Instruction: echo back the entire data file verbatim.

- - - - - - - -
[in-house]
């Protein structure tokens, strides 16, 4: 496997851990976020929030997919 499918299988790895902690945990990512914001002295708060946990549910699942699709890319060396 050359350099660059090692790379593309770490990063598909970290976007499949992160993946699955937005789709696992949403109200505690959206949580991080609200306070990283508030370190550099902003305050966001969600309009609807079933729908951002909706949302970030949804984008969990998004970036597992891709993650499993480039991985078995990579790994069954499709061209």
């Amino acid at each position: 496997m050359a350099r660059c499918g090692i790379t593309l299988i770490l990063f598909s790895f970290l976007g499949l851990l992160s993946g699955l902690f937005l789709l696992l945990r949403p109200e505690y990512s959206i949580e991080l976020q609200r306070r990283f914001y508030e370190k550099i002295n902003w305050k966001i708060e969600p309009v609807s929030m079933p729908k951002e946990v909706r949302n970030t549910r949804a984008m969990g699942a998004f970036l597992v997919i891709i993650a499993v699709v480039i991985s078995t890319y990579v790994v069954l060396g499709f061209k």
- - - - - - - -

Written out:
[in-house]
């Protein structure tokens, strides 16, 4: 496997851990976020929030997919 499918299988790895902690945990990512914001002295708060946990549910699942699709890319060396 050359350099660059090692790379593309770490990063598909970290976007499949992160993946699955937005789709696992949403109200505690959206949580991080609200306070990283508030370190550099902003305050966001969600309009609807079933729908951002909706949302970030949804984008969990998004970036597992891709993650499993480039991985078995990579790994069954499709061209």
């Amino acid at each position: 496997m050359a350099r660059c499918g090692i790379t593309l299988i770490l990063f598909s790895f970290l976007g499949l851990l992160s993946g699955l902690f937005l789709l696992l945990r949403p109200e505690y990512s959206i949580e991080l976020q609200r306070r990283f914001y508030e370190k550099i002295n902003w305050k966001i708060e969600p309009v609807s929030m079933p729908k951002e946990v909706r949302n970030t549910r949804a984008m969990g699942a998004f970036l597992v997919i891709i993650a499993v699709v480039i991985s078995t890319y990579v790994v069954l060396g499709f061209k």